Langford builds hundreds more rental units compared to other municipalities, data shows

Langford builds hundreds more rental units compared to other municipalities, data shows
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WATCH: As Greater Victoria continues to struggle with record low vacancy rates, one community is fast-tracking permits to build new rental units. New data shows construction began on nearly 400 new units in Langford in August alone. Luisa Alvarez reports.

It’s hard to miss while driving around in Langford, but construction is clearly booming.

The good news is that, according to the latest Canada Mortgage and Housing Corporation (CMHC) numbers, a lot of the construction you see will help meet a much-needed demand: rental housing.

“We are treading in the right direction from our perspective it’s very exciting,” said David Hutniak, executive director with Landlord BC.

Reed Kipp with Devon Properties says its very clear fewer and fewer people can afford to buy.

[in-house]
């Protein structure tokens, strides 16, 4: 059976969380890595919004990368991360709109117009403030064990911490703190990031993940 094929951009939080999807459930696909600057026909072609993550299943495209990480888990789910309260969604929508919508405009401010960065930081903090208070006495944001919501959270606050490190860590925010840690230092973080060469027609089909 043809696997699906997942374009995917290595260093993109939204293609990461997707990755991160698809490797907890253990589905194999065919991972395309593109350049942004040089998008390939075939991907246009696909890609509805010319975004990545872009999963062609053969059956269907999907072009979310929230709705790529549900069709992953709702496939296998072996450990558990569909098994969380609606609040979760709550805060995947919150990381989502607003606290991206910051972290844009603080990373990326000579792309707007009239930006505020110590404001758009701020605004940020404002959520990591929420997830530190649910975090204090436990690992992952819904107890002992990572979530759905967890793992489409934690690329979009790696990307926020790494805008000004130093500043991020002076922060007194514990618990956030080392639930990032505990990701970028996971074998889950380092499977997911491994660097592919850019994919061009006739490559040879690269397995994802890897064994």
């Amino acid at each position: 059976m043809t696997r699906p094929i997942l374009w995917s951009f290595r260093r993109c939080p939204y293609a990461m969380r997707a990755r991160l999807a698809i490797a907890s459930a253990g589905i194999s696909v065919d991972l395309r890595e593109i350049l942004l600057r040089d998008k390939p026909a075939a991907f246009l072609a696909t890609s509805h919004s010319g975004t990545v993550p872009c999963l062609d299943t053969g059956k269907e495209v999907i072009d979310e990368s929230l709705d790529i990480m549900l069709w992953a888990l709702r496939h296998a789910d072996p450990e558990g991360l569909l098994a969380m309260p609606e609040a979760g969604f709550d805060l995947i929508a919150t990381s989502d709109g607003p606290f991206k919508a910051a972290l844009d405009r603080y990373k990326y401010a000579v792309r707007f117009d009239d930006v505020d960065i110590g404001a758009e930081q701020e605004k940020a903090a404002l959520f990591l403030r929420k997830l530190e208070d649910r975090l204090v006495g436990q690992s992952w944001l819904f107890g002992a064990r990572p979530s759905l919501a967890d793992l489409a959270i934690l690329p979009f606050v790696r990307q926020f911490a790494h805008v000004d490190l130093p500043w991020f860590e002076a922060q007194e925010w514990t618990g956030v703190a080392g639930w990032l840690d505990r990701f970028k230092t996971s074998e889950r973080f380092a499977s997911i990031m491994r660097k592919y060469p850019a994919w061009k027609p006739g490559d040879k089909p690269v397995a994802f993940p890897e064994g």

“Affordability is causing rentals to become more in vogue and what people are looking for. We finished last month with under ten units available out of our 5,500, so you can see the demand,” said Kipp.

Developers have had to shift their focus from single-family detached homes and condos to rental properties, especially in Langford.

The difference between the number of rental units the City of Langford is building compared to every other municipality is staggering.

CHMC numbers show in the month of August, 387 rental units were built in Langford. The next closest municipality was Saanich at six, followed by the City of Victoria where four were built. In Sooke and Sidney, there were two, Metchosin and Highlands at one. Central Saanich, Colwood, and Esquimalt didn’t build any.

Kipp says those numbers don’t surprise him.

“From our dealings with various municipalities across Greater Victoria, Langford definitely seems to be fast-tracking rental development properties more so than other municipalities,” said Kipp.

And while many of new builds are market value, the City of Langford requires the developer to pay $1,000 for each unit built, That money then goes into an affordable housing fund and the money from the fund is used to waive fees for developers as incentives to build affordable units.

“Cities and municipalities have huge control over the building of purpose-built rental,” said Hutniak.

 

Luisa AlvarezLuisa Alvarez

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